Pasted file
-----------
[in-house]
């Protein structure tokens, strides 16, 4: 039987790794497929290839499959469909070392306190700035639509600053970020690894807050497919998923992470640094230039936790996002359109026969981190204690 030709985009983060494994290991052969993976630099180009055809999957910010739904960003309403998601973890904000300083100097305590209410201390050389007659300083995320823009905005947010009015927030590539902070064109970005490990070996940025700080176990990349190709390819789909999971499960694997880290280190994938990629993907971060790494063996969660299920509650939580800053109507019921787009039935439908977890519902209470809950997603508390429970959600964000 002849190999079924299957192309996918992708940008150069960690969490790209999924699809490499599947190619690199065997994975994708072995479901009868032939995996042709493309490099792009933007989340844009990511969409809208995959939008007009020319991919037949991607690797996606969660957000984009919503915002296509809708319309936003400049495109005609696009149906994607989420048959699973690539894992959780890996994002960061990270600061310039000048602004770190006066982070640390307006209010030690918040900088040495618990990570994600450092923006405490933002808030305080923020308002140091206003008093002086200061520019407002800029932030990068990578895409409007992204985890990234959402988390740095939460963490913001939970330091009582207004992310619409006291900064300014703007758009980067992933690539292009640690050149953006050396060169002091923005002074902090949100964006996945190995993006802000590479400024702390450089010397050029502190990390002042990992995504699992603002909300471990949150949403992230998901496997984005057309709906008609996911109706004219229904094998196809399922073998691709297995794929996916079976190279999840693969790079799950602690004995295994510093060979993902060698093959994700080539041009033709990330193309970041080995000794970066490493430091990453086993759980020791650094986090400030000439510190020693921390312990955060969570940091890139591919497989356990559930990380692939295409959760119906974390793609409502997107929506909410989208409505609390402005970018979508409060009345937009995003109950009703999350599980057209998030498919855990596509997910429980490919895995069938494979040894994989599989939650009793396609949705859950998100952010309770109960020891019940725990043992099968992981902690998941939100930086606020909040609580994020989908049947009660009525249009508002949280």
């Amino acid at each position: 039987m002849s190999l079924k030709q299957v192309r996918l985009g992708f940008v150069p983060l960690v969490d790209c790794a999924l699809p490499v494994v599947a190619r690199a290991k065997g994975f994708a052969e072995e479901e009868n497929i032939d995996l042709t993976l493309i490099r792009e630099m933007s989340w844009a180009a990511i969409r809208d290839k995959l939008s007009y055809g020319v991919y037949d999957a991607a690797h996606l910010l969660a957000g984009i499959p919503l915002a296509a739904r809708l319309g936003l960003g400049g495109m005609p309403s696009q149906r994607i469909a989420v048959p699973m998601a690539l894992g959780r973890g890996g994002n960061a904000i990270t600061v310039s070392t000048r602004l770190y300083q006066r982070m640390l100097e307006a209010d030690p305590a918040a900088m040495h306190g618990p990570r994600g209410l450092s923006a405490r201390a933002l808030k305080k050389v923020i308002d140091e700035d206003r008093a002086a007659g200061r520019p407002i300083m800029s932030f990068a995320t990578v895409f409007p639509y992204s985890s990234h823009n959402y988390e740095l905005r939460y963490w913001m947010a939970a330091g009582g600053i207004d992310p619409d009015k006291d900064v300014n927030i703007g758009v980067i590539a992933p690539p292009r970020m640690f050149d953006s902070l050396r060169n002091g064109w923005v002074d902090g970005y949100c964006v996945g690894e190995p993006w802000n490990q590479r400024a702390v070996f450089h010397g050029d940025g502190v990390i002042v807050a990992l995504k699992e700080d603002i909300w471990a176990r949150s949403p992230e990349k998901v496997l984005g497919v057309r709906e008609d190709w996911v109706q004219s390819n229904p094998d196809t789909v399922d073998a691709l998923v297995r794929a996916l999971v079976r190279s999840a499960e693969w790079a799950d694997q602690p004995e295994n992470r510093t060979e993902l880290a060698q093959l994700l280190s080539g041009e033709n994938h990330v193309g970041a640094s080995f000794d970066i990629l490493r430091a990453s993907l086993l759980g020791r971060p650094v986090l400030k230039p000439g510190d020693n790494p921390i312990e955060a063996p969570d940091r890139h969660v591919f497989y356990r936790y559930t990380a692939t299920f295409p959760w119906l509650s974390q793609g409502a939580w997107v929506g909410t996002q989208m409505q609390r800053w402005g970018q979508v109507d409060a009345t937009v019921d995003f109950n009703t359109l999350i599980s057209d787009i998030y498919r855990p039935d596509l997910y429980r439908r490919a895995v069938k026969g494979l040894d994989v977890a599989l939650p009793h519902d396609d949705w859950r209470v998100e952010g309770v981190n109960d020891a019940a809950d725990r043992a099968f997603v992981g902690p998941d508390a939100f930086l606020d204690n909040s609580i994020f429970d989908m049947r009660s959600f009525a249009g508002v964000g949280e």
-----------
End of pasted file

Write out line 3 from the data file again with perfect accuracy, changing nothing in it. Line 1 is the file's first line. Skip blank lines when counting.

């Amino acid at each position: 039987m002849s190999l079924k030709q299957v192309r996918l985009g992708f940008v150069p983060l960690v969490d790209c790794a999924l699809p490499v494994v599947a190619r690199a290991k065997g994975f994708a052969e072995e479901e009868n497929i032939d995996l042709t993976l493309i490099r792009e630099m933007s989340w844009a180009a990511i969409r809208d290839k995959l939008s007009y055809g020319v991919y037949d999957a991607a690797h996606l910010l969660a957000g984009i499959p919503l915002a296509a739904r809708l319309g936003l960003g400049g495109m005609p309403s696009q149906r994607i469909a989420v048959p699973m998601a690539l894992g959780r973890g890996g994002n960061a904000i990270t600061v310039s070392t000048r602004l770190y300083q006066r982070m640390l100097e307006a209010d030690p305590a918040a900088m040495h306190g618990p990570r994600g209410l450092s923006a405490r201390a933002l808030k305080k050389v923020i308002d140091e700035d206003r008093a002086a007659g200061r520019p407002i300083m800029s932030f990068a995320t990578v895409f409007p639509y992204s985890s990234h823009n959402y988390e740095l905005r939460y963490w913001m947010a939970a330091g009582g600053i207004d992310p619409d009015k006291d900064v300014n927030i703007g758009v980067i590539a992933p690539p292009r970020m640690f050149d953006s902070l050396r060169n002091g064109w923005v002074d902090g970005y949100c964006v996945g690894e190995p993006w802000n490990q590479r400024a702390v070996f450089h010397g050029d940025g502190v990390i002042v807050a990992l995504k699992e700080d603002i909300w471990a176990r949150s949403p992230e990349k998901v496997l984005g497919v057309r709906e008609d190709w996911v109706q004219s390819n229904p094998d196809t789909v399922d073998a691709l998923v297995r794929a996916l999971v079976r190279s999840a499960e693969w790079a799950d694997q602690p004995e295994n992470r510093t060979e993902l880290a060698q093959l994700l280190s080539g041009e033709n994938h990330v193309g970041a640094s080995f000794d970066i990629l490493r430091a990453s993907l086993l759980g020791r971060p650094v986090l400030k230039p000439g510190d020693n790494p921390i312990e955060a063996p969570d940091r890139h969660v591919f497989y356990r936790y559930t990380a692939t299920f295409p959760w119906l509650s974390q793609g409502a939580w997107v929506g909410t996002q989208m409505q609390r800053w402005g970018q979508v109507d409060a009345t937009v019921d995003f109950n009703t359109l999350i599980s057209d787009i998030y498919r855990p039935d596509l997910y429980r439908r490919a895995v069938k026969g494979l040894d994989v977890a599989l939650p009793h519902d396609d949705w859950r209470v998100e952010g309770v981190n109960d020891a019940a809950d725990r043992a099968f997603v992981g902690p998941d508390a939100f930086l606020d204690n909040s609580i994020f429970d989908m049947r009660s959600f009525a249009g508002v964000g949280e």